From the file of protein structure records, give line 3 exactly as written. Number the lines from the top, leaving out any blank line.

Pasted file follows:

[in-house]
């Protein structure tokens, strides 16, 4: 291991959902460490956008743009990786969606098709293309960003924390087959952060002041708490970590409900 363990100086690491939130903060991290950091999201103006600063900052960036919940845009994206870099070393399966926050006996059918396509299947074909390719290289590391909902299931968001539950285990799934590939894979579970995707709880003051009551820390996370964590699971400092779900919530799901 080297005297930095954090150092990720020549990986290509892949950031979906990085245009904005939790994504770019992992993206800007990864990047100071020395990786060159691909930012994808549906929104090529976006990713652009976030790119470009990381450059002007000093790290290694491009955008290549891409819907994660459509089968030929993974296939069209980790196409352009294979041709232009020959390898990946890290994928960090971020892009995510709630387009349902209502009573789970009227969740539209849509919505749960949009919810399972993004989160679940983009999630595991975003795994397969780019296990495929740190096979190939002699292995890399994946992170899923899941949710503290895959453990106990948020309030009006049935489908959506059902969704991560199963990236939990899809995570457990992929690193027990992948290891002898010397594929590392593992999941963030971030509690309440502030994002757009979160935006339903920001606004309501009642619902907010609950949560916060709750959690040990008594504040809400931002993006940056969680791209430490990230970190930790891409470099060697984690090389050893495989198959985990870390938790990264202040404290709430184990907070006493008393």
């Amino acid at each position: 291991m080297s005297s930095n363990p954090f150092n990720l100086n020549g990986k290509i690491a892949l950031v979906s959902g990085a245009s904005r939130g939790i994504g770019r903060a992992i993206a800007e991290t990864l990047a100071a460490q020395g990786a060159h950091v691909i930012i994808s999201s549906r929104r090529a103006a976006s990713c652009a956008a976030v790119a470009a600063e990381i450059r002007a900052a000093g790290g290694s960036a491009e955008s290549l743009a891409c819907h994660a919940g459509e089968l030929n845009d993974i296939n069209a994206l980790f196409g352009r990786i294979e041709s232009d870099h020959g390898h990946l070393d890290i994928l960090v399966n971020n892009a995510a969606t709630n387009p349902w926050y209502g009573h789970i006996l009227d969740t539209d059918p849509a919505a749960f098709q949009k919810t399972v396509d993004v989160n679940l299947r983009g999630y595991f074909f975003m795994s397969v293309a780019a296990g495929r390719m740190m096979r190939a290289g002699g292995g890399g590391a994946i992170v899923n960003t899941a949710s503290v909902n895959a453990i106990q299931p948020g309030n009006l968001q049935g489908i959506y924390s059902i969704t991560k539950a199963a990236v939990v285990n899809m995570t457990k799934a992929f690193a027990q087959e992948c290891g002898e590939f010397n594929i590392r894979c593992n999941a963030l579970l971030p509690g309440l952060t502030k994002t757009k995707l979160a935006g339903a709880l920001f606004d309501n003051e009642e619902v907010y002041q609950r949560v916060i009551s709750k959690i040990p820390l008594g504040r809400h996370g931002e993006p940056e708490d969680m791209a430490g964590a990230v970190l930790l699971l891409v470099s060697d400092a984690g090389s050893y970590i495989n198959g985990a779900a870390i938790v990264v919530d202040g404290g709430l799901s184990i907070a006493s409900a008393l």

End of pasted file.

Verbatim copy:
């Amino acid at each position: 291991m080297s005297s930095n363990p954090f150092n990720l100086n020549g990986k290509i690491a892949l950031v979906s959902g990085a245009s904005r939130g939790i994504g770019r903060a992992i993206a800007e991290t990864l990047a100071a460490q020395g990786a060159h950091v691909i930012i994808s999201s549906r929104r090529a103006a976006s990713c652009a956008a976030v790119a470009a600063e990381i450059r002007a900052a000093g790290g290694s960036a491009e955008s290549l743009a891409c819907h994660a919940g459509e089968l030929n845009d993974i296939n069209a994206l980790f196409g352009r990786i294979e041709s232009d870099h020959g390898h990946l070393d890290i994928l960090v399966n971020n892009a995510a969606t709630n387009p349902w926050y209502g009573h789970i006996l009227d969740t539209d059918p849509a919505a749960f098709q949009k919810t399972v396509d993004v989160n679940l299947r983009g999630y595991f074909f975003m795994s397969v293309a780019a296990g495929r390719m740190m096979r190939a290289g002699g292995g890399g590391a994946i992170v899923n960003t899941a949710s503290v909902n895959a453990i106990q299931p948020g309030n009006l968001q049935g489908i959506y924390s059902i969704t991560k539950a199963a990236v939990v285990n899809m995570t457990k799934a992929f690193a027990q087959e992948c290891g002898e590939f010397n594929i590392r894979c593992n999941a963030l579970l971030p509690g309440l952060t502030k994002t757009k995707l979160a935006g339903a709880l920001f606004d309501n003051e009642e619902v907010y002041q609950r949560v916060i009551s709750k959690i040990p820390l008594g504040r809400h996370g931002e993006p940056e708490d969680m791209a430490g964590a990230v970190l930790l699971l891409v470099s060697d400092a984690g090389s050893y970590i495989n198959g985990a779900a870390i938790v990264v919530d202040g404290g709430l799901s184990i907070a006493s409900a008393l």